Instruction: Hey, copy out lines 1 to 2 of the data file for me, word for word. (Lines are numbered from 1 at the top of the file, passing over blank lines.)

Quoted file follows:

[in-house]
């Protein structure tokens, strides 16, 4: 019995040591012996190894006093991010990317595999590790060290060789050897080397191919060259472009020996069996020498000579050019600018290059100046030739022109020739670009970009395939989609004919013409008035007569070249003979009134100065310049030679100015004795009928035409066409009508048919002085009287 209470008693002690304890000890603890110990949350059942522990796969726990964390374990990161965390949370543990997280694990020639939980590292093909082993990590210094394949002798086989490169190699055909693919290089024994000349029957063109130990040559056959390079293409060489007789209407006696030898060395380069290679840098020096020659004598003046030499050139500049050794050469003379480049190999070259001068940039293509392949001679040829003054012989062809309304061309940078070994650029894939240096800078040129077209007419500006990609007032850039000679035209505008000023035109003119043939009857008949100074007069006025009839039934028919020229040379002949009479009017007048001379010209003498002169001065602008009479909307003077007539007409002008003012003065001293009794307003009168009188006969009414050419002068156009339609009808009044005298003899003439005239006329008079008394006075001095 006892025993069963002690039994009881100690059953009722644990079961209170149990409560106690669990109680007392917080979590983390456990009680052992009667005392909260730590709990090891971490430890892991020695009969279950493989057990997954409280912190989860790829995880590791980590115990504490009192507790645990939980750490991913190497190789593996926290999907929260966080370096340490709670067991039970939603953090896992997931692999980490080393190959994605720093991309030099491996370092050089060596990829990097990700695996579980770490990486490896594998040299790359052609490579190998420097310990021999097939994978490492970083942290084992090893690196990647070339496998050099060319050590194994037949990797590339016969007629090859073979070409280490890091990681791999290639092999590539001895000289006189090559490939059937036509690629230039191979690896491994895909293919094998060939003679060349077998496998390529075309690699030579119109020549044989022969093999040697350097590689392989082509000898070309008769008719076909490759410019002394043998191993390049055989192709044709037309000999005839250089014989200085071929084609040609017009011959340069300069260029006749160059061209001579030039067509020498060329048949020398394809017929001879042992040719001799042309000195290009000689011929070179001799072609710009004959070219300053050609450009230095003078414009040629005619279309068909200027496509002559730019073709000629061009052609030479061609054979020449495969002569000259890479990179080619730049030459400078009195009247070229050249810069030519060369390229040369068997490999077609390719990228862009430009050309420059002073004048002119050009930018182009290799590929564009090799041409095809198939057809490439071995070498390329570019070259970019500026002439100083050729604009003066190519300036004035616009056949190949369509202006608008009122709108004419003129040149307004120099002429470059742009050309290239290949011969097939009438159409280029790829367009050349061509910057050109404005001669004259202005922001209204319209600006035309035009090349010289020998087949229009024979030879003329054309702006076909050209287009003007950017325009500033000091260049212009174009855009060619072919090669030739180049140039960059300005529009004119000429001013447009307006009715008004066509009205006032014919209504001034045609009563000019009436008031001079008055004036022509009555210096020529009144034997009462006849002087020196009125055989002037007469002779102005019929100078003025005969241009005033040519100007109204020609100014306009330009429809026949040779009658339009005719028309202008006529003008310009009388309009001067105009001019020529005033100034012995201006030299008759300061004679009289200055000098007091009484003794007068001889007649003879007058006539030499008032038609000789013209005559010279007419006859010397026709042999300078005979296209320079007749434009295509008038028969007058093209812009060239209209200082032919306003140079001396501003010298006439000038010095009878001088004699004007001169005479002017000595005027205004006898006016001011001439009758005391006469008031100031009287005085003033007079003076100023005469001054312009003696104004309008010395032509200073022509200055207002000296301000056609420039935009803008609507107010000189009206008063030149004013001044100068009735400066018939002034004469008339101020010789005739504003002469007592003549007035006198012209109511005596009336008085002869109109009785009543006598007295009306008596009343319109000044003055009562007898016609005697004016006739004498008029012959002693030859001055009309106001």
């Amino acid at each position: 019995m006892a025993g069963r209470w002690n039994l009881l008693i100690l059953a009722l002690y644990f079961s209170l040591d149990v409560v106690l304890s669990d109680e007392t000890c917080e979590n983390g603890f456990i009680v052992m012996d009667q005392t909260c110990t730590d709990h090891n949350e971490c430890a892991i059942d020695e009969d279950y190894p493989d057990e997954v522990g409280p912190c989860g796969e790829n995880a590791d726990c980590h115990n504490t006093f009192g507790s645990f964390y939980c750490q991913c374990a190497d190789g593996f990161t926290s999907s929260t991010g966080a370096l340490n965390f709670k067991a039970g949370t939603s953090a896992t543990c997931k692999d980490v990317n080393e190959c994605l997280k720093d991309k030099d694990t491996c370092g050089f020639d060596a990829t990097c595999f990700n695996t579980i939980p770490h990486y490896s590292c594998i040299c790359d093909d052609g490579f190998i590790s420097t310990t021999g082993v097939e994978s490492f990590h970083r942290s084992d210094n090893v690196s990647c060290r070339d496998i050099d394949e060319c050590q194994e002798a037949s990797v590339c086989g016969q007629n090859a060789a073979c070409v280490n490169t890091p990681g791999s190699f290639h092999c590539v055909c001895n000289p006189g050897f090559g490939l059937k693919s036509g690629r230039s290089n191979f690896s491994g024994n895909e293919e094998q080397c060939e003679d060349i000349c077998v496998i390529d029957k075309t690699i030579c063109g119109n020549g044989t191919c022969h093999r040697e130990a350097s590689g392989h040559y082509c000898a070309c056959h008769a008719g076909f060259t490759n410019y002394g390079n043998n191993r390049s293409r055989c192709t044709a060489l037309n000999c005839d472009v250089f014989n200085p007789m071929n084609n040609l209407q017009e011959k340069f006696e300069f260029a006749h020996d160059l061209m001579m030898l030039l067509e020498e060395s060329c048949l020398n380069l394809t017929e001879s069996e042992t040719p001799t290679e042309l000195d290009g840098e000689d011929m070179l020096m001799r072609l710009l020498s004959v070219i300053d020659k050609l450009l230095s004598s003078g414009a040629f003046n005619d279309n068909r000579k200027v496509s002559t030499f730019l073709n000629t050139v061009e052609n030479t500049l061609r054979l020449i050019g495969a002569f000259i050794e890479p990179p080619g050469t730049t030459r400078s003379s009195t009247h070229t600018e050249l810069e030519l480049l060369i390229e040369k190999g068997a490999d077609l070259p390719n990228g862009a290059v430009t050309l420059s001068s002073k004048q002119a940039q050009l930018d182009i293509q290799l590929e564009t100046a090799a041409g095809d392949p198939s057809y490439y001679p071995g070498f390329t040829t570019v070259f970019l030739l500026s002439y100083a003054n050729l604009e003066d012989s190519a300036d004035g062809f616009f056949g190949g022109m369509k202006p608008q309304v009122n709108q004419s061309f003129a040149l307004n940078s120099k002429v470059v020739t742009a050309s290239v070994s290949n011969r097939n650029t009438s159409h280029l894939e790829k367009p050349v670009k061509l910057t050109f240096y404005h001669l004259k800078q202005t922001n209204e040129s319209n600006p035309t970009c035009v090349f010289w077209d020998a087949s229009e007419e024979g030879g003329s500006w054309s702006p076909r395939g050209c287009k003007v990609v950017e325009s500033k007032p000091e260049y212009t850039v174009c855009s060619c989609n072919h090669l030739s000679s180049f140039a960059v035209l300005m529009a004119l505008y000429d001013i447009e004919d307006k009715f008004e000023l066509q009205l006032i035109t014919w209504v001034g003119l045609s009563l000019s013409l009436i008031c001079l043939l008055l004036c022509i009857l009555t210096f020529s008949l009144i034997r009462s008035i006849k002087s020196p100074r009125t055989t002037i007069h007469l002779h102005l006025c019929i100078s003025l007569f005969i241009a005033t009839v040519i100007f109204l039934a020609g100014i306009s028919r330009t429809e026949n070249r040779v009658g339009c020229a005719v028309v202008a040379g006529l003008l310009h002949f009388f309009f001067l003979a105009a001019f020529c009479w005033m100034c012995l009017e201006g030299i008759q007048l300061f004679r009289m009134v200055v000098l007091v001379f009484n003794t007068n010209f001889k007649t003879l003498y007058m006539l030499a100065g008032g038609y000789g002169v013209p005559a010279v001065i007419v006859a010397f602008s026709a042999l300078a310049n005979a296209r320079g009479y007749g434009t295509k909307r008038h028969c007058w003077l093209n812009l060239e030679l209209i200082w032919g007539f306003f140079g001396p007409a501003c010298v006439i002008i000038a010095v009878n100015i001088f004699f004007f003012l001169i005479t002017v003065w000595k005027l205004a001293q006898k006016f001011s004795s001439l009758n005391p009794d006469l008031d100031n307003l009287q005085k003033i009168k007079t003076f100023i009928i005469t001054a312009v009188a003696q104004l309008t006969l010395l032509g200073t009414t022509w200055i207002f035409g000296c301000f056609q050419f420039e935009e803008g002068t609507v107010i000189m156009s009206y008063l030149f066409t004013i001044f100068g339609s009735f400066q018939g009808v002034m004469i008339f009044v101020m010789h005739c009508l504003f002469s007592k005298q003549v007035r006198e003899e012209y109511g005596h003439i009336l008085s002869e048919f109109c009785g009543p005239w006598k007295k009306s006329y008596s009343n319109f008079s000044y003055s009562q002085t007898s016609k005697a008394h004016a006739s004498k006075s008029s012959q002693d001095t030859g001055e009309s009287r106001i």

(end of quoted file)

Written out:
[in-house]
């Protein structure tokens, strides 16, 4: 019995040591012996190894006093991010990317595999590790060290060789050897080397191919060259472009020996069996020498000579050019600018290059100046030739022109020739670009970009395939989609004919013409008035007569070249003979009134100065310049030679100015004795009928035409066409009508048919002085009287 209470008693002690304890000890603890110990949350059942522990796969726990964390374990990161965390949370543990997280694990020639939980590292093909082993990590210094394949002798086989490169190699055909693919290089024994000349029957063109130990040559056959390079293409060489007789209407006696030898060395380069290679840098020096020659004598003046030499050139500049050794050469003379480049190999070259001068940039293509392949001679040829003054012989062809309304061309940078070994650029894939240096800078040129077209007419500006990609007032850039000679035209505008000023035109003119043939009857008949100074007069006025009839039934028919020229040379002949009479009017007048001379010209003498002169001065602008009479909307003077007539007409002008003012003065001293009794307003009168009188006969009414050419002068156009339609009808009044005298003899003439005239006329008079008394006075001095 006892025993069963002690039994009881100690059953009722644990079961209170149990409560106690669990109680007392917080979590983390456990009680052992009667005392909260730590709990090891971490430890892991020695009969279950493989057990997954409280912190989860790829995880590791980590115990504490009192507790645990939980750490991913190497190789593996926290999907929260966080370096340490709670067991039970939603953090896992997931692999980490080393190959994605720093991309030099491996370092050089060596990829990097990700695996579980770490990486490896594998040299790359052609490579190998420097310990021999097939994978490492970083942290084992090893690196990647070339496998050099060319050590194994037949990797590339016969007629090859073979070409280490890091990681791999290639092999590539001895000289006189090559490939059937036509690629230039191979690896491994895909293919094998060939003679060349077998496998390529075309690699030579119109020549044989022969093999040697350097590689392989082509000898070309008769008719076909490759410019002394043998191993390049055989192709044709037309000999005839250089014989200085071929084609040609017009011959340069300069260029006749160059061209001579030039067509020498060329048949020398394809017929001879042992040719001799042309000195290009000689011929070179001799072609710009004959070219300053050609450009230095003078414009040629005619279309068909200027496509002559730019073709000629061009052609030479061609054979020449495969002569000259890479990179080619730049030459400078009195009247070229050249810069030519060369390229040369068997490999077609390719990228862009430009050309420059002073004048002119050009930018182009290799590929564009090799041409095809198939057809490439071995070498390329570019070259970019500026002439100083050729604009003066190519300036004035616009056949190949369509202006608008009122709108004419003129040149307004120099002429470059742009050309290239290949011969097939009438159409280029790829367009050349061509910057050109404005001669004259202005922001209204319209600006035309035009090349010289020998087949229009024979030879003329054309702006076909050209287009003007950017325009500033000091260049212009174009855009060619072919090669030739180049140039960059300005529009004119000429001013447009307006009715008004066509009205006032014919209504001034045609009563000019009436008031001079008055004036022509009555210096020529009144034997009462006849002087020196009125055989002037007469002779102005019929100078003025005969241009005033040519100007109204020609100014306009330009429809026949040779009658339009005719028309202008006529003008310009009388309009001067105009001019020529005033100034012995201006030299008759300061004679009289200055000098007091009484003794007068001889007649003879007058006539030499008032038609000789013209005559010279007419006859010397026709042999300078005979296209320079007749434009295509008038028969007058093209812009060239209209200082032919306003140079001396501003010298006439000038010095009878001088004699004007001169005479002017000595005027205004006898006016001011001439009758005391006469008031100031009287005085003033007079003076100023005469001054312009003696104004309008010395032509200073022509200055207002000296301000056609420039935009803008609507107010000189009206008063030149004013001044100068009735400066018939002034004469008339101020010789005739504003002469007592003549007035006198012209109511005596009336008085002869109109009785009543006598007295009306008596009343319109000044003055009562007898016609005697004016006739004498008029012959002693030859001055009309106001």